“The most hunted/Body of the modern age/Flowers crown her head/Ancient goddess of the moon”
So purrs lead vocalist Kristoffer Rygg on “Nemoralia”, the opening track of The Assassination of Julius Caesar. The track is named after the Roman festival celebrating the goddess Diana, syncretized here with Diana, Princess of Wales. The contrast of Princess Di’s famously untimely demise with the ancient immortality of the gods creates a troubling contradiction – if celebrities are our new deities, what does it mean that those we have imbued with godhood also die?
Ulver, a Norwegian experimental band whose genre-defying catalog has ranged from black metal to electronica and even opera, has declared their latest to be their “pop album.” Indeed the eight tracks which compose The Assassination of Julius Caesar have an immediate appeal akin to pop, a pulsating, polished immediacy given menacing depth, a more baroque version of the glamorous anguish found in the music of popular artists such as, say, Rihanna or Drake. The Assassination is as immersive and intense, each song a perfectly realized expression rich in aural detail.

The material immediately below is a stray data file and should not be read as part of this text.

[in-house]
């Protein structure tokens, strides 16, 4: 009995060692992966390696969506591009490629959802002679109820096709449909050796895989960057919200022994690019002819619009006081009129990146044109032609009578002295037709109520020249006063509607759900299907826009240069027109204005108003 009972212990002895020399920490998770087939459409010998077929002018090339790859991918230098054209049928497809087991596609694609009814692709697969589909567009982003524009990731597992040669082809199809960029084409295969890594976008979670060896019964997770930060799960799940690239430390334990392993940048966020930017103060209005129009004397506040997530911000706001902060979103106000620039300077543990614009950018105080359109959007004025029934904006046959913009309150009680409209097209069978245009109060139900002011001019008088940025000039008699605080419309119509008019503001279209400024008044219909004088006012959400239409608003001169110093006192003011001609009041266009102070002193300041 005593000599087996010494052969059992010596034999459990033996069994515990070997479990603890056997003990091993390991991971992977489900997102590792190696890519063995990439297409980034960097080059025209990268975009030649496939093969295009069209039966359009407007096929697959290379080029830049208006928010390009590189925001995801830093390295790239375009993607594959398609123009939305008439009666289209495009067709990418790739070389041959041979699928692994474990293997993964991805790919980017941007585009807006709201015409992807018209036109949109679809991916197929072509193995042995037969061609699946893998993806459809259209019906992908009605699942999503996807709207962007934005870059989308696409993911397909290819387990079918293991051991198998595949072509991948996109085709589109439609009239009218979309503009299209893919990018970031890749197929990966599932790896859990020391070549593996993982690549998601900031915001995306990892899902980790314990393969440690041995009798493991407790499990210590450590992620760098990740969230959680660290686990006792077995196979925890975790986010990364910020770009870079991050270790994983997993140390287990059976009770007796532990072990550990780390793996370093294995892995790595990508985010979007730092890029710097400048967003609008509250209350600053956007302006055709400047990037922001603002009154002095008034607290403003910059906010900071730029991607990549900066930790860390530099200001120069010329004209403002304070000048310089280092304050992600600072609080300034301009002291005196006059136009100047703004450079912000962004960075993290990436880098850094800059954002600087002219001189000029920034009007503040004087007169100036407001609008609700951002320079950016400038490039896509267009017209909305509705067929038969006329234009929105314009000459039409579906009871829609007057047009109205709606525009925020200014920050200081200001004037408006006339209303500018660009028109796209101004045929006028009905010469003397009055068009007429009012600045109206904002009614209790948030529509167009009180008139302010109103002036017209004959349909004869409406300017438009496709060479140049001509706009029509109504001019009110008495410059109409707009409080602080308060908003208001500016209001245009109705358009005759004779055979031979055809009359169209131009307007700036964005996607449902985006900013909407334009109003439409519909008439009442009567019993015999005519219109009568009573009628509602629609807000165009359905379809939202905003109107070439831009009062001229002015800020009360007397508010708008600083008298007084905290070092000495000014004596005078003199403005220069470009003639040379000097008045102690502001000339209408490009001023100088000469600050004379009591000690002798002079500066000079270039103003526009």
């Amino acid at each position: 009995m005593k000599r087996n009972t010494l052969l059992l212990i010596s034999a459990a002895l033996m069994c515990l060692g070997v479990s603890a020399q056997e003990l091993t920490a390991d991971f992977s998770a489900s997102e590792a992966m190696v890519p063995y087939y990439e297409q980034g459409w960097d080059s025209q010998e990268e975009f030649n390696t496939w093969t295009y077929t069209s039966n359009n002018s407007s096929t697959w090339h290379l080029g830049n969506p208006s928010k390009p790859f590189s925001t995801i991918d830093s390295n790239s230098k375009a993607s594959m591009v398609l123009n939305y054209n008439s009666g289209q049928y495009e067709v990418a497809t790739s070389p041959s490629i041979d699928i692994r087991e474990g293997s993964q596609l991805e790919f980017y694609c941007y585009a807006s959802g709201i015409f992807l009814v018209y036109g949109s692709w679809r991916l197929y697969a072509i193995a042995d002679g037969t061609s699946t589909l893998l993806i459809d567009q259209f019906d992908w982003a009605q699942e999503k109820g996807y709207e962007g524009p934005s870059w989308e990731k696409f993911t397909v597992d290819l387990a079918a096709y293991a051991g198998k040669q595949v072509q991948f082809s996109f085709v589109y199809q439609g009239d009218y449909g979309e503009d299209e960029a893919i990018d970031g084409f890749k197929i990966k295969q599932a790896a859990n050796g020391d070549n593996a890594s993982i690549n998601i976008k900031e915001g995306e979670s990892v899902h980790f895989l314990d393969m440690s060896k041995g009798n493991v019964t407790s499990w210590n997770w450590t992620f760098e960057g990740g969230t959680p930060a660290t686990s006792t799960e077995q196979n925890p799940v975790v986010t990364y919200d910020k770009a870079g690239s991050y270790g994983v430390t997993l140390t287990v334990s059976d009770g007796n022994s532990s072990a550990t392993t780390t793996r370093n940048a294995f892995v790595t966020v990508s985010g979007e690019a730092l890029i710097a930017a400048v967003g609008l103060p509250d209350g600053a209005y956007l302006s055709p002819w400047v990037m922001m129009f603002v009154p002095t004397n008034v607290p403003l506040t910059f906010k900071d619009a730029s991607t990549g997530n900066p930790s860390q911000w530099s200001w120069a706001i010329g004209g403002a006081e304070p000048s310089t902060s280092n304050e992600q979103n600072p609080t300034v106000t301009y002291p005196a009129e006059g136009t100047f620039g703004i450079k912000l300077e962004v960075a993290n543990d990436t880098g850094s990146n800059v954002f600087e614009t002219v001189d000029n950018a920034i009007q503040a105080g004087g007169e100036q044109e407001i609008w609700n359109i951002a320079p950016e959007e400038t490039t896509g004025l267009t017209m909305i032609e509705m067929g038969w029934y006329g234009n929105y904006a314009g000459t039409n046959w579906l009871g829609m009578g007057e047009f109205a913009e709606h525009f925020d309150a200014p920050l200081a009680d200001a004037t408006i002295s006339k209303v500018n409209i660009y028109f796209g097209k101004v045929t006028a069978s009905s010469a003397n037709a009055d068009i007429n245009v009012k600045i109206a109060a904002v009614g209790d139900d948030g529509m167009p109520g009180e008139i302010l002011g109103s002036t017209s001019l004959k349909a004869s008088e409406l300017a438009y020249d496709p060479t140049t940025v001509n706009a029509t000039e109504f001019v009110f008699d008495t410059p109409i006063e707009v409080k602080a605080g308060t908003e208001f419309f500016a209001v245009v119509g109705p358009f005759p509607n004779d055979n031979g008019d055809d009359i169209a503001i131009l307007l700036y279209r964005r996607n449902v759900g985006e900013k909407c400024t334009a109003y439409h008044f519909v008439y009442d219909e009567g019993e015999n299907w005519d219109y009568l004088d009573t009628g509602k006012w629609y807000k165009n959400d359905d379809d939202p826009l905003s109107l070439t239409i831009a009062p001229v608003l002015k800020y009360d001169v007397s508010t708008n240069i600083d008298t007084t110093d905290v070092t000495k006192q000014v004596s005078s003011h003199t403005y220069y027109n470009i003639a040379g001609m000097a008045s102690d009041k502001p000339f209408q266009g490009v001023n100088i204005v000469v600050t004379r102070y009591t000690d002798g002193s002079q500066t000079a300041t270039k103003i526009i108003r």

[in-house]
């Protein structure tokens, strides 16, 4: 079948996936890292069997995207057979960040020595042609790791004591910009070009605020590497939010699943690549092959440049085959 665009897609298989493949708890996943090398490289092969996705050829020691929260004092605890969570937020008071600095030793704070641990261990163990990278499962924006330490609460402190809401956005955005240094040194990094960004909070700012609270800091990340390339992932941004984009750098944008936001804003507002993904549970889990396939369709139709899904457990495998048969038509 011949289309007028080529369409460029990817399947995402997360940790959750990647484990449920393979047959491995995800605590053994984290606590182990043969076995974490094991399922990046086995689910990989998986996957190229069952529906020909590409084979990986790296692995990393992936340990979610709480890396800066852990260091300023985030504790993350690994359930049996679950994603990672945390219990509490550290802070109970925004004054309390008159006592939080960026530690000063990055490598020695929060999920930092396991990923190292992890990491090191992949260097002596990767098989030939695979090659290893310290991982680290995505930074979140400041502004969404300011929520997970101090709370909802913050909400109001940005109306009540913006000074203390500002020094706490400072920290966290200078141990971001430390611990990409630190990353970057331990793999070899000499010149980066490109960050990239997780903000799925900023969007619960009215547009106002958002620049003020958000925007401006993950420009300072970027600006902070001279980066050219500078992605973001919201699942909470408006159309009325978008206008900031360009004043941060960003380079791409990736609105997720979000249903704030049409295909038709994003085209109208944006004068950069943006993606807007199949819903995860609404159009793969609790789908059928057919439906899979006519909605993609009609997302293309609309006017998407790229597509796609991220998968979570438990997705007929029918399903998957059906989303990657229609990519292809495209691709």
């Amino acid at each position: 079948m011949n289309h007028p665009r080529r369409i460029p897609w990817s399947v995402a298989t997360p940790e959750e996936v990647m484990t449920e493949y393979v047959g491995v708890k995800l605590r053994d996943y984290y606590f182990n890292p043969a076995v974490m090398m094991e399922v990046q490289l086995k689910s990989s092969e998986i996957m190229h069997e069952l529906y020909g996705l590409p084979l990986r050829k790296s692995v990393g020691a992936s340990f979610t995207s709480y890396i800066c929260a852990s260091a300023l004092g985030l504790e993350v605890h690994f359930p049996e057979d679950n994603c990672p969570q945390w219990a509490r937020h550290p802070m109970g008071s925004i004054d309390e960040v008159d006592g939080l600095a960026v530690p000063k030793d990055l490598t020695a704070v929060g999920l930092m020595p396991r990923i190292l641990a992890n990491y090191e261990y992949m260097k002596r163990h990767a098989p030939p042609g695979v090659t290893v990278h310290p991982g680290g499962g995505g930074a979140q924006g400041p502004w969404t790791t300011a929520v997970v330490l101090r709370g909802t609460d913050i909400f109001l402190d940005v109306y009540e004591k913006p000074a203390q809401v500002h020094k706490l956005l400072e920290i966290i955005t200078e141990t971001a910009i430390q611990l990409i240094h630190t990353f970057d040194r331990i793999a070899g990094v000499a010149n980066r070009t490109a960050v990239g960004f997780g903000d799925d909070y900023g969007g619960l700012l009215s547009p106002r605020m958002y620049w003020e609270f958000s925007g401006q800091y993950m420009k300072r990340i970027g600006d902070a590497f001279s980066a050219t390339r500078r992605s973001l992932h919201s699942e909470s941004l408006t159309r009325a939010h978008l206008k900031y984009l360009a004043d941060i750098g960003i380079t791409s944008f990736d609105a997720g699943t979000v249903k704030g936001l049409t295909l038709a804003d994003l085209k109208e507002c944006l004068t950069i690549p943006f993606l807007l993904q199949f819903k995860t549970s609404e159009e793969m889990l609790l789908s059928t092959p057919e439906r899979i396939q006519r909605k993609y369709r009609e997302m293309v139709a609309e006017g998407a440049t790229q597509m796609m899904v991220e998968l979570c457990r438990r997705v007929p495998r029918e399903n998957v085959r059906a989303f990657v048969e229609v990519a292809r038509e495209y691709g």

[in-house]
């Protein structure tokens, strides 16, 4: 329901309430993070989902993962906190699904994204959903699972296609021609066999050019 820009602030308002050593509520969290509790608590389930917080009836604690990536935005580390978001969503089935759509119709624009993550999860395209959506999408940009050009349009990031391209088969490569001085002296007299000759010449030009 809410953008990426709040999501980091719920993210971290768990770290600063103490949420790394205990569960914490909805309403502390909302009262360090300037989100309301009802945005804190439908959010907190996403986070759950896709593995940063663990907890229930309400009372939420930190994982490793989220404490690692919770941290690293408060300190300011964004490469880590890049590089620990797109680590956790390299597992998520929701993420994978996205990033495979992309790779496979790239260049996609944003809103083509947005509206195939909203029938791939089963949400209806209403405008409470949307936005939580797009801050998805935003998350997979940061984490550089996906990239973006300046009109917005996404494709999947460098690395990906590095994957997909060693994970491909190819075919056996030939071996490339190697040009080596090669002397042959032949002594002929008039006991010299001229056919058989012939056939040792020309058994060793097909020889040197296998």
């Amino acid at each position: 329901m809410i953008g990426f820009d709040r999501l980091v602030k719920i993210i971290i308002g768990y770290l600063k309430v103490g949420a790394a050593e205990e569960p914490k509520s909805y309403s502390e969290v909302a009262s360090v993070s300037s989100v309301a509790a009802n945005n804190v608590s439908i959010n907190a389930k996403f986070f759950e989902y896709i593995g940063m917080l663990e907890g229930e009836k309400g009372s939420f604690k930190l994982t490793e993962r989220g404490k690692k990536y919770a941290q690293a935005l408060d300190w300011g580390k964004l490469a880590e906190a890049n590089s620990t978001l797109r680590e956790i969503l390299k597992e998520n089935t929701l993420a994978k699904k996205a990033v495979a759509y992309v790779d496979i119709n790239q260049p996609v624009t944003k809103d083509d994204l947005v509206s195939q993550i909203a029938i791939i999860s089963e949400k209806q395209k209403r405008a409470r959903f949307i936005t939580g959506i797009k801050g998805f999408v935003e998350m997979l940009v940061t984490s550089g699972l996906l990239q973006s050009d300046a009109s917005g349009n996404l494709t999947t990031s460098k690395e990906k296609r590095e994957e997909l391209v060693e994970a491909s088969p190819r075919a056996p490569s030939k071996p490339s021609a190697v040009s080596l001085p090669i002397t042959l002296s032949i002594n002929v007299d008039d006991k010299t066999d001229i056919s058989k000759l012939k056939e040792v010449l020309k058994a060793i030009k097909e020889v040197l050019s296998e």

Throughout The Assassination of Julius Caesar, the grandiose imagery we associate with Rome and its decline(s) mingles with the rot and wonder of pop culture. The shoegaze track “1969” melds pleasant retro imagery with evocations of the Manson murders, Rosemary’s Baby and satanism, while “Southern Gothic” mourns the emotional tragedy of trying to speak to someone “in a dead language.” Decay and doom seem to constantly threaten, yet apocalyptic visions are never realised, muted by foggy memory and ethereal synth hooks. With this schizophrenic, elliptical evocation of history and the dark nostalgia of electronic music, Ulver creates a space where events recur and collapse into each other, an infinity of loss.
The real assassination of Julius Caesar was far from the end of Rome – indeed, the city’s dominion over the classical world would not even reach its peak for over a hundred years (depending on your metric), let alone fall. Following a long and grueling period of civil war, the triumphant Augustus declared Caesar a deity, just as Ulver now declare Princess Di to be Diana. Historical recursions are sinister, but as pop music they become transcendent, the suffering state of humanity given harmony. Many secrets remain tucked away in The Assassination’s forty-odd minutes, but as we poke around the album’s dark recesses we may just find catharsis.
Nathan Chazan is a sophomore in the College of Arts and Sciences. He can be reached at firstname.lastname@example.org